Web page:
Ministers were criticised by MPs this week for protecting grammar schools despite evidence suggesting that selective systems cause many pupils to under-perform.
Members of the Commons education select committee told education ministers David Miliband and Stephen Twigg that the Government had made it virtually impossible for parents to scrap the 11-plus in their area.
Under the ballot system introduced in 1998 parents can call for a vote to end selection at local schools. However, campaigners must collect signatures of more than 20 per cent of parents at feeder primaries to trigger a vote, so only one ballot has taken place. It was held in Ripon, North Yorkshire, where parents voted to retain the local grammar school.
Barry Sheerman, committee chairman and Labour MP for Huddersfield, said that evidence to the committee suggested that pupils performed worse overall in selective authorities. But the Government seemed unwilling to let the grammar schools close. "The Government has stacked the deck against anyone who wants change," he said.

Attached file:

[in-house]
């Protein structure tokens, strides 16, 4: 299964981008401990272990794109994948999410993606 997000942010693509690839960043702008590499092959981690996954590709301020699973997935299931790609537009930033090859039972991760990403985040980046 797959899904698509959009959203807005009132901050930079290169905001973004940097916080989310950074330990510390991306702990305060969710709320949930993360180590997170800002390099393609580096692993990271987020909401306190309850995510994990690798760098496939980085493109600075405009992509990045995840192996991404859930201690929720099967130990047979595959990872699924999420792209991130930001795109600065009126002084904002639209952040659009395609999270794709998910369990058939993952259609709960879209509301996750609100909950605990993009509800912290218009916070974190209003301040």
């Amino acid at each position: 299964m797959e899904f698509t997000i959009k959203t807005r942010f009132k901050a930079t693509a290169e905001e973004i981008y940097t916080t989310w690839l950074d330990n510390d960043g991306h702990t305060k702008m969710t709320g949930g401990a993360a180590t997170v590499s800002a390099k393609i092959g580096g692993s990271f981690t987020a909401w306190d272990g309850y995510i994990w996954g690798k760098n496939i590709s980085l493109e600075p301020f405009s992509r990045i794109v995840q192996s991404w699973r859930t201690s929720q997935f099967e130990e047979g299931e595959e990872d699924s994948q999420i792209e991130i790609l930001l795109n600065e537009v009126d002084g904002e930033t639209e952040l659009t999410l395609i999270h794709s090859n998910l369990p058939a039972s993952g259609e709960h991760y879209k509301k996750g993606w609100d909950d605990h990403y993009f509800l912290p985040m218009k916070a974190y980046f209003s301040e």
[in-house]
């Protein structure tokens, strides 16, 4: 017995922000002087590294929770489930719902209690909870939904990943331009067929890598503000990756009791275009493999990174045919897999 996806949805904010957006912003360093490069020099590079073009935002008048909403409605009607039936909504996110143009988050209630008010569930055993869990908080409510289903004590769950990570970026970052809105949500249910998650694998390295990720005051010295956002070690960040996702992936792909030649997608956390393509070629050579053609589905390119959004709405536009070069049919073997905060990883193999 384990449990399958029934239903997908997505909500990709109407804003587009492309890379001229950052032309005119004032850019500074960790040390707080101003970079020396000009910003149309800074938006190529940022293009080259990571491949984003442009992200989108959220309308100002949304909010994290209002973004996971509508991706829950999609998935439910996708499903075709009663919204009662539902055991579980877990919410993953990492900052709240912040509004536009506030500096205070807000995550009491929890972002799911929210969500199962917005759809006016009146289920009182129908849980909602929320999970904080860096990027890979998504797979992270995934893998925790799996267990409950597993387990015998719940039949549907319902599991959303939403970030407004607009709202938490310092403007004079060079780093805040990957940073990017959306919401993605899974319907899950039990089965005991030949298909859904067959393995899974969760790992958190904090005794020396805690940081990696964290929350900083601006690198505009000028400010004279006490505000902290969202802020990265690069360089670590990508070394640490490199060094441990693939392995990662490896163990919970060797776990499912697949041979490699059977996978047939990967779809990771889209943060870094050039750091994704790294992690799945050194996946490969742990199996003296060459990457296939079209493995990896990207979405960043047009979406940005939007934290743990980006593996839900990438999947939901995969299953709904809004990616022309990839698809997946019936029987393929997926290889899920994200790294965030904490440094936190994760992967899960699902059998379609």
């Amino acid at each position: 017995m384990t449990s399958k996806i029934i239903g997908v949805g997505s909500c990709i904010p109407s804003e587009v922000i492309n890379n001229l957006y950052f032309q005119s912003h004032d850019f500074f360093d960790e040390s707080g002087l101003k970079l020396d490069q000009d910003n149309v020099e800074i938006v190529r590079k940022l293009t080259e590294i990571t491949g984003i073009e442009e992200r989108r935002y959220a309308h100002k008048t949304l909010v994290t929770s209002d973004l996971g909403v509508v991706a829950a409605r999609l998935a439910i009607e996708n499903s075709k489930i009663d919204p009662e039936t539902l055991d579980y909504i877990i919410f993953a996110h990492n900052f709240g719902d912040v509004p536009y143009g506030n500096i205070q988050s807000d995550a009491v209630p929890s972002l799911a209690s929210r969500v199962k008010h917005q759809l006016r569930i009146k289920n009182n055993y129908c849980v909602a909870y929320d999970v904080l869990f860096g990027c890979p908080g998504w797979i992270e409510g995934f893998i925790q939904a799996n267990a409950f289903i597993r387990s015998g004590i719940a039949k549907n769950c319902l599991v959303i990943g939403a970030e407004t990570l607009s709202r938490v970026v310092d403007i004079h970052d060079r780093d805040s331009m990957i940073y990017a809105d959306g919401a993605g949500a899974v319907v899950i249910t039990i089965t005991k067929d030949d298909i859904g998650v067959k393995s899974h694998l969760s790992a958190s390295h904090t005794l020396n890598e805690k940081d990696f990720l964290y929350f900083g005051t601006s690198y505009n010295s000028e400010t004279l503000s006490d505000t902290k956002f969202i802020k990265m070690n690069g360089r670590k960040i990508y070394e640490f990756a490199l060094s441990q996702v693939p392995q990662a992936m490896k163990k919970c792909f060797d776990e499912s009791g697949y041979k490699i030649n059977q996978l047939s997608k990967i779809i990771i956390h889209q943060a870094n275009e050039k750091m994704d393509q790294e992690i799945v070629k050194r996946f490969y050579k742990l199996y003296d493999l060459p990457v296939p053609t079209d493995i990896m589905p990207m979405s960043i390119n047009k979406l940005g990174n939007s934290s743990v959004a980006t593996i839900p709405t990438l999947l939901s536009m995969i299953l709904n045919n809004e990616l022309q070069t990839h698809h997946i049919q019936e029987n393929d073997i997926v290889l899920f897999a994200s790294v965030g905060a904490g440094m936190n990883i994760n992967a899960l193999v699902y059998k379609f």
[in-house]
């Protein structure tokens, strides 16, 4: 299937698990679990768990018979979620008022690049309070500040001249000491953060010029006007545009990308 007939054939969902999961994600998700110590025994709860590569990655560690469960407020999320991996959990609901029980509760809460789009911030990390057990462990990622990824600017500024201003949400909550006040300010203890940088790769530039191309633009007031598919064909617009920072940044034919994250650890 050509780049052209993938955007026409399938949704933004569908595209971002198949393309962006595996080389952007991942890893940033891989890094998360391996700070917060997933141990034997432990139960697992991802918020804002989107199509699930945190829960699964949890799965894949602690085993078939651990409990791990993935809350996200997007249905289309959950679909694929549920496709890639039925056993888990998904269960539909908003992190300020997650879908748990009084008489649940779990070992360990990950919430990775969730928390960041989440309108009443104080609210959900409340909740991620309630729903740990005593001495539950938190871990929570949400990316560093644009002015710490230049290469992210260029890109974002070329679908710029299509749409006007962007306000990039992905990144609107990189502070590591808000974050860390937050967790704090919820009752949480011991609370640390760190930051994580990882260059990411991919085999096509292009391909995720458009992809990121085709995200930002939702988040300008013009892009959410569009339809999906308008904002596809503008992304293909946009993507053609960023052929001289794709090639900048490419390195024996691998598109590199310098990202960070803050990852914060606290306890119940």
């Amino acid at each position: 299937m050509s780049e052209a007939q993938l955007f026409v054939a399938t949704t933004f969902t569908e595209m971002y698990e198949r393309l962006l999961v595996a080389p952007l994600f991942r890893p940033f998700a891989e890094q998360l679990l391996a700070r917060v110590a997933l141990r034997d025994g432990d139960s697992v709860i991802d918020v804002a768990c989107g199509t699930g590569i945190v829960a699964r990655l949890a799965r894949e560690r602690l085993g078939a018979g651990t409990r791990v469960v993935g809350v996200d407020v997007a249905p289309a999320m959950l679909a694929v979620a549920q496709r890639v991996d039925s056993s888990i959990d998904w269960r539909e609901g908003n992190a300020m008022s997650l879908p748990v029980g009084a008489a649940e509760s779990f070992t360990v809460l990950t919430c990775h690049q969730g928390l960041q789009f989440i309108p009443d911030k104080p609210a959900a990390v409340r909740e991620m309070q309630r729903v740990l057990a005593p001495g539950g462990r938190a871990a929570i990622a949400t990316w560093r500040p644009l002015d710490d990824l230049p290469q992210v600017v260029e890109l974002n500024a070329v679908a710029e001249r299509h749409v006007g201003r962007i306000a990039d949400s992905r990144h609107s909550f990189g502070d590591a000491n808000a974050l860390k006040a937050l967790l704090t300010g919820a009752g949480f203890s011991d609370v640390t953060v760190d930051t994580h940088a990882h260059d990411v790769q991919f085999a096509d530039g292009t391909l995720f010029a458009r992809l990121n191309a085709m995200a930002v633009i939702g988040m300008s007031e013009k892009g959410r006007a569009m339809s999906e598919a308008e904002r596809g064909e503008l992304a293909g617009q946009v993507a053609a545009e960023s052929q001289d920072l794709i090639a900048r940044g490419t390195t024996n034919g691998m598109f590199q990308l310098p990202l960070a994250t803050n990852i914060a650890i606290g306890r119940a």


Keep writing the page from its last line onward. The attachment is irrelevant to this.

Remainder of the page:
Mr Miliband defended the ballots, saying it was important that decisions about such matters were made locally.
He also rejected the suggestion that parents should be able to vote against specialist schools that select 10 per cent of pupils by aptitude because the specialists had "less systemic impact" than grammar schools.
But Mr Miliband's arguments received short shrift from Mr Sheerman. "That's a bit lame, minister," he said.
The ministers were also quizzed about a league table produced by the National Audit Office, which puts exam performance into the context of challenges schools face. Mr Miliband said the Government had no plans to provide more tables like the Audit Office's but would create new tables to give a more rounded picture of schools.